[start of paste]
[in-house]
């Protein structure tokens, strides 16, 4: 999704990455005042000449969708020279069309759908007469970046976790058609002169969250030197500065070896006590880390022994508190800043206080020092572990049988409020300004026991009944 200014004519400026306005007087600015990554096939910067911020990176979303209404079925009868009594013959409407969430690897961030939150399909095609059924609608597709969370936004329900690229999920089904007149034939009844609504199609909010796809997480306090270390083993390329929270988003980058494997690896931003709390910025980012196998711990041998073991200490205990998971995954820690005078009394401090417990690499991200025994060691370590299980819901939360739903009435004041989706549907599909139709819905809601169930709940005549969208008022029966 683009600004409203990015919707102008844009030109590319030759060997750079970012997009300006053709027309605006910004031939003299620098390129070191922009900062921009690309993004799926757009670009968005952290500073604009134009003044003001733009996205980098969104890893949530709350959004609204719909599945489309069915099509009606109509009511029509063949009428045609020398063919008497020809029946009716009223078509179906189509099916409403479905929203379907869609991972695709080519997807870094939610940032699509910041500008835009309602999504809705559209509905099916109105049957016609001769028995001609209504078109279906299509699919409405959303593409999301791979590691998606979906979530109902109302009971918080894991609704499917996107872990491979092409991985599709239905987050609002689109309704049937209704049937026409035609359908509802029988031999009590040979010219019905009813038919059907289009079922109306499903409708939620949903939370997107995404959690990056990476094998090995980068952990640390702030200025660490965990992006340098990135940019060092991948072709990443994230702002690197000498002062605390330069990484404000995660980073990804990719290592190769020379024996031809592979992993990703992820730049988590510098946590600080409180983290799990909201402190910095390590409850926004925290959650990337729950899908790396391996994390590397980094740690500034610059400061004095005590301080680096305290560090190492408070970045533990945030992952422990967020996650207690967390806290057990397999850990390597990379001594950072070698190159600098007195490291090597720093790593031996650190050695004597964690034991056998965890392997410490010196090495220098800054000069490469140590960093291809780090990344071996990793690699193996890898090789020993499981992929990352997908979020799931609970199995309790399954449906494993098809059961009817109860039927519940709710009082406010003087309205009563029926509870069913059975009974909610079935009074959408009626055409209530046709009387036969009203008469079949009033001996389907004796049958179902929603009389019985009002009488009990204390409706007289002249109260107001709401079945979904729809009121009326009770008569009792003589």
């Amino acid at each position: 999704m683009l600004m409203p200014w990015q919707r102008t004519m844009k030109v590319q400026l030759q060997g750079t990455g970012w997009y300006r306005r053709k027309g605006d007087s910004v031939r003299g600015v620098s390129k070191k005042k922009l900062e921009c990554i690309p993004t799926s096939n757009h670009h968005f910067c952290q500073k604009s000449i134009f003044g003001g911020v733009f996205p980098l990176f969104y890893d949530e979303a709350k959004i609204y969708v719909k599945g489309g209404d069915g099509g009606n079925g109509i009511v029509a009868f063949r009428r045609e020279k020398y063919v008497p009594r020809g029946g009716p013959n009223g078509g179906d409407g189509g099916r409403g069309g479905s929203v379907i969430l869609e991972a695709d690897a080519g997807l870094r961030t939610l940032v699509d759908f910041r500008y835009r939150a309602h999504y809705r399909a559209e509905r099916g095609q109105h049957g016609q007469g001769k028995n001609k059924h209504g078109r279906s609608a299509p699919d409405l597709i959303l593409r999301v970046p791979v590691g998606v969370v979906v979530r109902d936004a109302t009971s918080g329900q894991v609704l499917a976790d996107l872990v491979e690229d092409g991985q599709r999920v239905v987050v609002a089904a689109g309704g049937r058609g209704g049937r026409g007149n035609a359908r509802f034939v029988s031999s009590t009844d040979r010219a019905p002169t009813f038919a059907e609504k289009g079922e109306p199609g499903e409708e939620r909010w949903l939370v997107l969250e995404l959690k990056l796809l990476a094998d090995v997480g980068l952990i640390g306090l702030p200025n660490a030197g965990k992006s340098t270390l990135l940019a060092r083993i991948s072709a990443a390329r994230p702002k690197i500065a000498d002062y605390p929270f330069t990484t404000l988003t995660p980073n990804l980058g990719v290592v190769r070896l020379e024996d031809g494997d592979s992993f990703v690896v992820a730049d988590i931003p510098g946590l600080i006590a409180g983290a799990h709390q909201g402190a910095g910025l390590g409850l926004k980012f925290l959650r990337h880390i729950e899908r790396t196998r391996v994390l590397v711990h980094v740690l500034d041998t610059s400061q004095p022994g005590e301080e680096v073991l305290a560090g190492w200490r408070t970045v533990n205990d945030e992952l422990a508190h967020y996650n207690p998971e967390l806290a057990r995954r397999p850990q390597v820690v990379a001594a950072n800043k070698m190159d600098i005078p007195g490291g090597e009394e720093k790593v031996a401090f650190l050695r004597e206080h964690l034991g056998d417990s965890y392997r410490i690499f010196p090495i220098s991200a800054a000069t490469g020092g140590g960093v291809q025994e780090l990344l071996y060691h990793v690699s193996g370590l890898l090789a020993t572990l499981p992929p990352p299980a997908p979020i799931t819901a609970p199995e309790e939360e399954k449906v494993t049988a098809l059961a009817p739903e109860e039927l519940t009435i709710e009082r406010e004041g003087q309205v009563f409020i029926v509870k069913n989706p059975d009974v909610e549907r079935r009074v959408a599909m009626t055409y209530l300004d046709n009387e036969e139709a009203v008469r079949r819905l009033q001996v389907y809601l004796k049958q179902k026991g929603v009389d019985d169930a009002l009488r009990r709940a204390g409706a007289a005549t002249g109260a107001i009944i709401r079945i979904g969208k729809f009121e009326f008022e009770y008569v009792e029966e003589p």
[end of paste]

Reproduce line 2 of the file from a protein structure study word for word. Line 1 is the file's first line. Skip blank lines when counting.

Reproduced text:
């Protein structure tokens, strides 16, 4: 999704990455005042000449969708020279069309759908007469970046976790058609002169969250030197500065070896006590880390022994508190800043206080020092572990049988409020300004026991009944 200014004519400026306005007087600015990554096939910067911020990176979303209404079925009868009594013959409407969430690897961030939150399909095609059924609608597709969370936004329900690229999920089904007149034939009844609504199609909010796809997480306090270390083993390329929270988003980058494997690896931003709390910025980012196998711990041998073991200490205990998971995954820690005078009394401090417990690499991200025994060691370590299980819901939360739903009435004041989706549907599909139709819905809601169930709940005549969208008022029966 683009600004409203990015919707102008844009030109590319030759060997750079970012997009300006053709027309605006910004031939003299620098390129070191922009900062921009690309993004799926757009670009968005952290500073604009134009003044003001733009996205980098969104890893949530709350959004609204719909599945489309069915099509009606109509009511029509063949009428045609020398063919008497020809029946009716009223078509179906189509099916409403479905929203379907869609991972695709080519997807870094939610940032699509910041500008835009309602999504809705559209509905099916109105049957016609001769028995001609209504078109279906299509699919409405959303593409999301791979590691998606979906979530109902109302009971918080894991609704499917996107872990491979092409991985599709239905987050609002689109309704049937209704049937026409035609359908509802029988031999009590040979010219019905009813038919059907289009079922109306499903409708939620949903939370997107995404959690990056990476094998090995980068952990640390702030200025660490965990992006340098990135940019060092991948072709990443994230702002690197000498002062605390330069990484404000995660980073990804990719290592190769020379024996031809592979992993990703992820730049988590510098946590600080409180983290799990909201402190910095390590409850926004925290959650990337729950899908790396391996994390590397980094740690500034610059400061004095005590301080680096305290560090190492408070970045533990945030992952422990967020996650207690967390806290057990397999850990390597990379001594950072070698190159600098007195490291090597720093790593031996650190050695004597964690034991056998965890392997410490010196090495220098800054000069490469140590960093291809780090990344071996990793690699193996890898090789020993499981992929990352997908979020799931609970199995309790399954449906494993098809059961009817109860039927519940709710009082406010003087309205009563029926509870069913059975009974909610079935009074959408009626055409209530046709009387036969009203008469079949009033001996389907004796049958179902929603009389019985009002009488009990204390409706007289002249109260107001709401079945979904729809009121009326009770008569009792003589």